Peru creates prison for jailed ex-presidents

BARRIO (NPR) – So many former presidents in Peru have run afoul with the law that the country has set up a special penitentiary for them — and it’s full.

The Barbadillo prison is located on the grounds of a police academy in a working-class neighborhood on the outskirts of Lima. Due to violence and overcrowding at Peru’s standard prisons, part of the police compound has been converted into a kind of VIP jail with three custom-built cells that are more like small apartment units.

Barbadillo’s first inmate, former President Alberto Fujimori, arrived in 2007. He is serving a 25-year sentence for human rights abuses.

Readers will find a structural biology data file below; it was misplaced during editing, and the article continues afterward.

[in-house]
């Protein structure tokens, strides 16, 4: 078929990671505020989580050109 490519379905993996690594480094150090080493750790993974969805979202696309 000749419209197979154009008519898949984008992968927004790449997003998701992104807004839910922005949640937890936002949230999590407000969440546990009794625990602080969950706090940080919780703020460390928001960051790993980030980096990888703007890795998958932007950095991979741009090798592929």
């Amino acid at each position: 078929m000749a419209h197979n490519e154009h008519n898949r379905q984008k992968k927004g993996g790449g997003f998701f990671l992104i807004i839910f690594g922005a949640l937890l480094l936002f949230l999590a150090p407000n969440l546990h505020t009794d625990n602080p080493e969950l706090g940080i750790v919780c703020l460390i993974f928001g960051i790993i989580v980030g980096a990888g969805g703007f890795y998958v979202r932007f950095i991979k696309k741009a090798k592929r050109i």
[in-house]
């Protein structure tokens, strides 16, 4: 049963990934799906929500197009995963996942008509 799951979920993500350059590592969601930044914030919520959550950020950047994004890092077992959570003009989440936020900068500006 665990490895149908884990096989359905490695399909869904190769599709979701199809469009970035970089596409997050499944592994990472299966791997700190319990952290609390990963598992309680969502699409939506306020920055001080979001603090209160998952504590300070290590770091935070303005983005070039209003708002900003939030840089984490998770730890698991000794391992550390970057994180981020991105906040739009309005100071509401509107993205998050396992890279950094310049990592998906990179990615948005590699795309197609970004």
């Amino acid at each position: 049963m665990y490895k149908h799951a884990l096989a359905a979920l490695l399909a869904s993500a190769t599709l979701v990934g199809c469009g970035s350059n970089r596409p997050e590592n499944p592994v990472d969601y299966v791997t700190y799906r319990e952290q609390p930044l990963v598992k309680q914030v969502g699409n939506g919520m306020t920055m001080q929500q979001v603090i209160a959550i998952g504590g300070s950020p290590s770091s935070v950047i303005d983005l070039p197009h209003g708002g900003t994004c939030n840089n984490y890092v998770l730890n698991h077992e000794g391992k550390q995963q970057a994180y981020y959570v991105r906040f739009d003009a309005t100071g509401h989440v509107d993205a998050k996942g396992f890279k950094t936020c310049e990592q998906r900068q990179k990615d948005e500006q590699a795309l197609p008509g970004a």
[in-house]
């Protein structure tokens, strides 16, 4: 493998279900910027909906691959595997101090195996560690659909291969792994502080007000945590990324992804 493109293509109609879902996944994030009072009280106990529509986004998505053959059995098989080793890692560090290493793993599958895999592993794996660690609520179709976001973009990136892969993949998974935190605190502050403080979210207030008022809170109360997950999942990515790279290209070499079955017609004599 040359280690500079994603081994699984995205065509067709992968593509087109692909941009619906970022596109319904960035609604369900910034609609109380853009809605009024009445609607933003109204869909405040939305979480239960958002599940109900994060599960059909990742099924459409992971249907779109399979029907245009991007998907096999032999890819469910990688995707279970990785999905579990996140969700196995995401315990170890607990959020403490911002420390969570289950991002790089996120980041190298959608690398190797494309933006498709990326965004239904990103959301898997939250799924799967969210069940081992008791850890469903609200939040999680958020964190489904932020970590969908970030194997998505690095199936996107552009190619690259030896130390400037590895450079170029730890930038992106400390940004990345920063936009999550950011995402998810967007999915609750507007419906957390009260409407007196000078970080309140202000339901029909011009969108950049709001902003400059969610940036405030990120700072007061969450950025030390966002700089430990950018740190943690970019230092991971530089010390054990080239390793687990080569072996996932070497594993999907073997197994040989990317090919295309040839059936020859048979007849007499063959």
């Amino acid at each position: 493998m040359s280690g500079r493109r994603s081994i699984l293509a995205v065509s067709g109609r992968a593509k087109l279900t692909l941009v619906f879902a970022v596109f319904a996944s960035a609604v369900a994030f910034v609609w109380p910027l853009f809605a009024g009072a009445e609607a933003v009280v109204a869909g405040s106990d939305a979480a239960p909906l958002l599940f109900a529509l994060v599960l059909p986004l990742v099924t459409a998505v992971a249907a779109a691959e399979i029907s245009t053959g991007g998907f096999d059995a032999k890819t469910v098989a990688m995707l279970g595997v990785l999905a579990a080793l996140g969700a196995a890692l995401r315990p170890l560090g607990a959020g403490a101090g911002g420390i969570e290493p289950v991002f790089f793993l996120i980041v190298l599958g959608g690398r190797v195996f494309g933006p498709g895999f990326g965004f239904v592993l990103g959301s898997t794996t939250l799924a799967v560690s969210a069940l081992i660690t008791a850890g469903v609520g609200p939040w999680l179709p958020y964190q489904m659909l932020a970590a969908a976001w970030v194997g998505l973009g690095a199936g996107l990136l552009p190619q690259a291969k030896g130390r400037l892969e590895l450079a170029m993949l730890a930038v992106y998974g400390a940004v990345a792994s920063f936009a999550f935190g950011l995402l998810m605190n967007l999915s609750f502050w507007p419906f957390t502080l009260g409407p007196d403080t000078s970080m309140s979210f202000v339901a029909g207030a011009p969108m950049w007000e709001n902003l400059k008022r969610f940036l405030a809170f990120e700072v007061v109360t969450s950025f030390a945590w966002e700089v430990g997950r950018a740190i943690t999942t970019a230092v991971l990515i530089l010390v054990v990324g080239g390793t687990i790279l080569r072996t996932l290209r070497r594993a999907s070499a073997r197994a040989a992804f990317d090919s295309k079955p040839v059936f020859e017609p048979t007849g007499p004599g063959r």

Former President Pedro Castillo arrived last December after he was arrested for trying to dissolve congress and rule by decree. Alejandro Toledo, who faces charges of money laundering from his time as president in the early 2000s, arrived at the prison in April.

From France to Brazil to South Korea, many countries have prosecuted and jailed former presidents, while in the United States, former President Donald Trump could be sent to prison if convicted of mishandling classified documents after he left the White House. But Peru may hold the record for the most ex-leaders behind bars at one time, according to Rosa María Palacios, a Lima lawyer and political commentator.

Shopping Cart
Scroll to Top
Send this to a friend